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Bent v Highways & Utilities Construction Ltd (1) & Allianz Insurance Plc (2), Court of Appeal, 18 March 2010

1 April 2010
The issues

Credit hire – spot rates – comparable replacement car – Aston Martin DB9.

The facts

In February 2007 Darren Bent, a footballer, had an accident when he was driving his Mercedes V12 car, valued at £72,000.00. The accident was not his fault. The Defendant accepted liability. Mr Bent had another car, a 4×4 left hand drive Cadillac, which he did not want to use. The Judge at first instance accepted the Claimant’s reasons for not wanting to use it. There was no Appeal on this point. Mr Bent hired an Aston Martin DB9 worth about £105,000.00 provided by a credit hire company called Accident Exchange Ltd. The credit hire charges amounted to £63,406.90. The Defendant argued that the Aston Martin was more expensive than Mr Bent’s own car and therefore more likely to be more costly to hire and that in any event Mr Bent should have mitigated by hiring from the “spot” market which would have been cheaper rather than by taking out a credit hire agreement. The Judge rejected both arguments.

The Defendant Appealed.

The decision

The authorities established that in the case of a person who was not impecunious damages that were to be awarded should normally be assessed at spot hire rates, the rates at which a broadly similar car could be had on the market. The Judge had not attempted to assess the spot hire rate because he had said that the Court had to deal with a very specialised market – top of the range powerful sports cars. The Judge had not accepted that there was proper evidence before him as to what the spot rate was at the material time in February 2007. Although the Defendant had provided a considerable amount of evidence, none of it had dealt with the real issue which was what was the cost of hiring a Mercedes or an Aston Martin of the type he had hired on a daily rate (because nobody knew it was going to last for 94 days) as at February 2007.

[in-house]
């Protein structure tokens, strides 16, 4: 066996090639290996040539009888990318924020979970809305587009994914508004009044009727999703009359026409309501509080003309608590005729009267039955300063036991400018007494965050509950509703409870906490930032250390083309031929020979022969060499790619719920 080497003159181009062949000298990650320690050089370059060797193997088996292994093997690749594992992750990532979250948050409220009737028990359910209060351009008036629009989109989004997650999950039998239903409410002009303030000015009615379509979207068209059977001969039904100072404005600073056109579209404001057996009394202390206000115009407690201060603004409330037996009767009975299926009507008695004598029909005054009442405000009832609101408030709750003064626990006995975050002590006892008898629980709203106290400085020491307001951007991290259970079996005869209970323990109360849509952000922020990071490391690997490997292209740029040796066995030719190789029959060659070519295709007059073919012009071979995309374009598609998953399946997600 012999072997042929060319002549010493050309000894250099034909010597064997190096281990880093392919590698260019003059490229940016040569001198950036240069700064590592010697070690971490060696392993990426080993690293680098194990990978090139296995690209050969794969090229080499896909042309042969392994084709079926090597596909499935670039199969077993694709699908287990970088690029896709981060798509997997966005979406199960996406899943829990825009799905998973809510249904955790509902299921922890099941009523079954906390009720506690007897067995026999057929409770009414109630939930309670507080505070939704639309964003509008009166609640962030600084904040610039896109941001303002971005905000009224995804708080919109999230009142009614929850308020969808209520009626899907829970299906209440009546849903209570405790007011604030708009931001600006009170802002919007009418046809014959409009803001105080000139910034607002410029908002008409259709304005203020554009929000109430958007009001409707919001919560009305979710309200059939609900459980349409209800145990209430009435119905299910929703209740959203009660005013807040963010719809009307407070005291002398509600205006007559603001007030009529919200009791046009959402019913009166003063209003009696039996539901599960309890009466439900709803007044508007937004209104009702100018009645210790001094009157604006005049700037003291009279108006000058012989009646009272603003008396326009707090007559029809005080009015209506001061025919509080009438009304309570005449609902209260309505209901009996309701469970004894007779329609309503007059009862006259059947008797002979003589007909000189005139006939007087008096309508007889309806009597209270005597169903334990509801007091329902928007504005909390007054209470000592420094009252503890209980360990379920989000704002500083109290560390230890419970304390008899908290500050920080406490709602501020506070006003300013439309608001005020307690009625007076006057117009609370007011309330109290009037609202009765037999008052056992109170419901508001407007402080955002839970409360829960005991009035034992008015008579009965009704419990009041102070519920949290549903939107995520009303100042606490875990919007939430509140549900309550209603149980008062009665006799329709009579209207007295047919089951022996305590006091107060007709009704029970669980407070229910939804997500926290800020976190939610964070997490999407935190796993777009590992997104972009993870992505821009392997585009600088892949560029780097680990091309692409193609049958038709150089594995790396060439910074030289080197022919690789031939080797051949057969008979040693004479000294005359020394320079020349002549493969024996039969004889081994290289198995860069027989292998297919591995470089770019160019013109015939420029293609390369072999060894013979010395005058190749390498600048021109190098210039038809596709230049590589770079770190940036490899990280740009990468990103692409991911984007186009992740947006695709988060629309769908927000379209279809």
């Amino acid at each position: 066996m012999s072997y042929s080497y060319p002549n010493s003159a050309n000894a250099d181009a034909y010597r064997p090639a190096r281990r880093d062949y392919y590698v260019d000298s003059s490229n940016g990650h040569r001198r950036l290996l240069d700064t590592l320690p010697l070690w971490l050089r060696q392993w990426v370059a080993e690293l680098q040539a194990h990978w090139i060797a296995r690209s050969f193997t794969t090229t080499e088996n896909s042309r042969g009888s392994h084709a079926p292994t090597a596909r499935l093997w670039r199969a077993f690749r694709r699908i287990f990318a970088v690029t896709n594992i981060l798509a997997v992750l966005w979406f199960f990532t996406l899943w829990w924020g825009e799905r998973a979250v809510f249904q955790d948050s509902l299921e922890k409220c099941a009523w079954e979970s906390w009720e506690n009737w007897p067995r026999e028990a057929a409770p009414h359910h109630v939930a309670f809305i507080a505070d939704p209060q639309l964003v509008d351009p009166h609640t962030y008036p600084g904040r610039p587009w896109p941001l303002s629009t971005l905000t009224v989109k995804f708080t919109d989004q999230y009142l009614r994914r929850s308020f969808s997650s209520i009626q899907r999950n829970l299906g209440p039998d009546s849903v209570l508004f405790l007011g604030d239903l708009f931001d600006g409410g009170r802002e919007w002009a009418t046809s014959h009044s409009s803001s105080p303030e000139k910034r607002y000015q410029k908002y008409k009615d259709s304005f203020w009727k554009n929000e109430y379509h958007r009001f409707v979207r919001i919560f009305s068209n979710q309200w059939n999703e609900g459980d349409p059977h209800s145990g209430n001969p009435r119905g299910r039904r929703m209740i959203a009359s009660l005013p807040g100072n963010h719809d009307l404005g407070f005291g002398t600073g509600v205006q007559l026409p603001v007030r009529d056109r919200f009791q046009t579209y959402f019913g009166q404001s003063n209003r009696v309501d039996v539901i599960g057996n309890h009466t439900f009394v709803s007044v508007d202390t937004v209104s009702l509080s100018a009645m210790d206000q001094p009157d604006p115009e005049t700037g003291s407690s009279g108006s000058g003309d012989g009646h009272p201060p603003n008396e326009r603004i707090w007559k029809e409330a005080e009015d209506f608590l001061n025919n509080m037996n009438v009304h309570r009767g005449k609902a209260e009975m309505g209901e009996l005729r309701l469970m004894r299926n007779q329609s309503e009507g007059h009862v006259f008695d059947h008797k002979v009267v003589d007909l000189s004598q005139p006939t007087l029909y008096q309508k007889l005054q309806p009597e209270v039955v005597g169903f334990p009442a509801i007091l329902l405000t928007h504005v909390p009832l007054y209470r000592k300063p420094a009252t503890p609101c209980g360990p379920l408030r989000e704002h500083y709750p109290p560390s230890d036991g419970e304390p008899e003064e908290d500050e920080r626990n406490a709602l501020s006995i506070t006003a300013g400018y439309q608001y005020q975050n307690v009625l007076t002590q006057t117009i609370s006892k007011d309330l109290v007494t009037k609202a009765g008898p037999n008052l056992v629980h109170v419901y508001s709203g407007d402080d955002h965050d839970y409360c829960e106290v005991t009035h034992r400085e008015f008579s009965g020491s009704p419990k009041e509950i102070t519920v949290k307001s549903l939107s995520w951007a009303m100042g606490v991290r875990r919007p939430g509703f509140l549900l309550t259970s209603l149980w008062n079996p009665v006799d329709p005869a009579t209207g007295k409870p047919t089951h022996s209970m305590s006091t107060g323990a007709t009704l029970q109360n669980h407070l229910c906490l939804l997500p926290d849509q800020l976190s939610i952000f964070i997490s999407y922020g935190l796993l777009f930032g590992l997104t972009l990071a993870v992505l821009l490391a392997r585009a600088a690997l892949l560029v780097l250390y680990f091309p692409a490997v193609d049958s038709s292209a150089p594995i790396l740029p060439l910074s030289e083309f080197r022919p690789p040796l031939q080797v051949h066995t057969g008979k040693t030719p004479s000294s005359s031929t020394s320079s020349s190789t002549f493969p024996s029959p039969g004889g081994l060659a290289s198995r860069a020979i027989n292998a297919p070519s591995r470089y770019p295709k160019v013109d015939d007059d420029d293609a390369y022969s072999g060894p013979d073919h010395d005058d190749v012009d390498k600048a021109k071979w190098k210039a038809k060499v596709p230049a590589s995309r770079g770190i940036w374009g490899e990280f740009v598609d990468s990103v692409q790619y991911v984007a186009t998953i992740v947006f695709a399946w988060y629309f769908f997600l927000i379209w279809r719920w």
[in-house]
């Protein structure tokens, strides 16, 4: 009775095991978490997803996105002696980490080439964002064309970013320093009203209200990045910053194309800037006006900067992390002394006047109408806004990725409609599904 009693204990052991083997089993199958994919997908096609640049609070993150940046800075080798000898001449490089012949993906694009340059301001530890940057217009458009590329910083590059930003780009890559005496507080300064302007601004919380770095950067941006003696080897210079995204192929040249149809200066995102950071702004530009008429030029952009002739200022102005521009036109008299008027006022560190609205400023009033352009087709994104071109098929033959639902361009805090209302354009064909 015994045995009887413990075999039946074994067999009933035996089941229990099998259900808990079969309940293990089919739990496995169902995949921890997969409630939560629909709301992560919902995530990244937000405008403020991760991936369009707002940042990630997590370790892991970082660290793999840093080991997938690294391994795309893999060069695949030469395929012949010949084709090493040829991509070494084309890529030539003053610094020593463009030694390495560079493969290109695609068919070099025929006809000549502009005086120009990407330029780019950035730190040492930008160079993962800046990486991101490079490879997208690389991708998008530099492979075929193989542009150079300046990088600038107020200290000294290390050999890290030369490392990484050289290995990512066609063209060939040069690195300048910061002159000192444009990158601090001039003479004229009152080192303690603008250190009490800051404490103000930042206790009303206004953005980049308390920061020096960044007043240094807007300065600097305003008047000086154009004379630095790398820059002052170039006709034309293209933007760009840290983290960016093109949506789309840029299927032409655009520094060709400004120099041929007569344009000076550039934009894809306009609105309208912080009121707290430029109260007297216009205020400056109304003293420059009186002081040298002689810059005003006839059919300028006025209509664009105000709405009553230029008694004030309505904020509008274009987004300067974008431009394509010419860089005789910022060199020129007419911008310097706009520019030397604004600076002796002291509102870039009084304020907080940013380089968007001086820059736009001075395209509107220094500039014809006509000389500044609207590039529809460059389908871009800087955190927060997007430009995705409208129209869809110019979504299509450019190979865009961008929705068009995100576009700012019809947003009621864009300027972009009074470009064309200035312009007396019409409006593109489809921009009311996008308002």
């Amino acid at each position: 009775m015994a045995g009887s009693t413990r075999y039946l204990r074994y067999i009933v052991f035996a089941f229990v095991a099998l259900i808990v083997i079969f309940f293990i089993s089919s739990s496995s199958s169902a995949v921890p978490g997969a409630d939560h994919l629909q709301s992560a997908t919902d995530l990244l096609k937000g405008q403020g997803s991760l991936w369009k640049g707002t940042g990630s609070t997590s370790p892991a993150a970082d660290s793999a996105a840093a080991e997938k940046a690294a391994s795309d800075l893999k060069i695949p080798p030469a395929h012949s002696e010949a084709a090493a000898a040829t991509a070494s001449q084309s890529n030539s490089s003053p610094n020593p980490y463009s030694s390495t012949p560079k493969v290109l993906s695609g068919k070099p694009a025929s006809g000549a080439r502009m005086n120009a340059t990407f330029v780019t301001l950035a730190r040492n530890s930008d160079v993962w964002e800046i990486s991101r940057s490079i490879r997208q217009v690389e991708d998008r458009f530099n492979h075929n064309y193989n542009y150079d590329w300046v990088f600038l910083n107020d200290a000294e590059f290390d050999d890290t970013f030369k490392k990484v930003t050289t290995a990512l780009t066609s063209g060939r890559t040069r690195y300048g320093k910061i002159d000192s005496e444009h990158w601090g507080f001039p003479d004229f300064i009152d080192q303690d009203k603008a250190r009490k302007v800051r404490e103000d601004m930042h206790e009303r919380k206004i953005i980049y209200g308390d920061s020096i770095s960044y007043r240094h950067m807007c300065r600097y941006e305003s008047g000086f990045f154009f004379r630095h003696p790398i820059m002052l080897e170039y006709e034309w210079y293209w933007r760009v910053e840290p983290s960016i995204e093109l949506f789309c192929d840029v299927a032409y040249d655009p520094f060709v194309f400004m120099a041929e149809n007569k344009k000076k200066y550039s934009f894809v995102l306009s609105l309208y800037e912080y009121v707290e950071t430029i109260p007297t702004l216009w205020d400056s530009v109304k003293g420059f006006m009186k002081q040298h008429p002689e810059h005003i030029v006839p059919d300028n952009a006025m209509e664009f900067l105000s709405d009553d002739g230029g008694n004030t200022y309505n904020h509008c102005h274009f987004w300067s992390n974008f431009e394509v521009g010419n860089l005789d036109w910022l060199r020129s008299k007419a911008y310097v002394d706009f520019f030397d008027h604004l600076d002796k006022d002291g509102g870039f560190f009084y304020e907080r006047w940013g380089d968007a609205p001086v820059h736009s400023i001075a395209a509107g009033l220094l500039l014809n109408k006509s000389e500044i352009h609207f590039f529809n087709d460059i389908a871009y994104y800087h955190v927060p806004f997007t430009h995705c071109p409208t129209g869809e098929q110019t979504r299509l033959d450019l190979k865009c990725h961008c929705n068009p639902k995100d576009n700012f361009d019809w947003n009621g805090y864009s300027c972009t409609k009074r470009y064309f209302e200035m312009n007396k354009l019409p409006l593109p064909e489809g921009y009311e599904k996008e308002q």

The Judge was in error. His reasoning was that evidence of the position at a later date than that of the hire was irrelevant. That was wrong. Very often when assessing valuation evidence in all sorts of fields, there was evidence of price of the same or similar thing at different dates and adjustments had to be made. Working with comparables and making adjustments was the daily diet of Judges concerned with valuation in all sorts of field. Evidence of the spot rate a year or so later than the relevant date was likely to throw considerable light on what the spot rate would have been at the time.

The Court should not be hypnotised by a supposed need to find an exact spot rate from an almost exactly comparable car. Normally the replacement need be no more than the same broad range of quality and nature as the damaged car. There might be a bracket of spot rates for cars rather better and rather worse and the Judge who considered that bracket and aimed for some sort of average would not be going wrong.

Appeal allowed. Matter remitted for a re-Trial.

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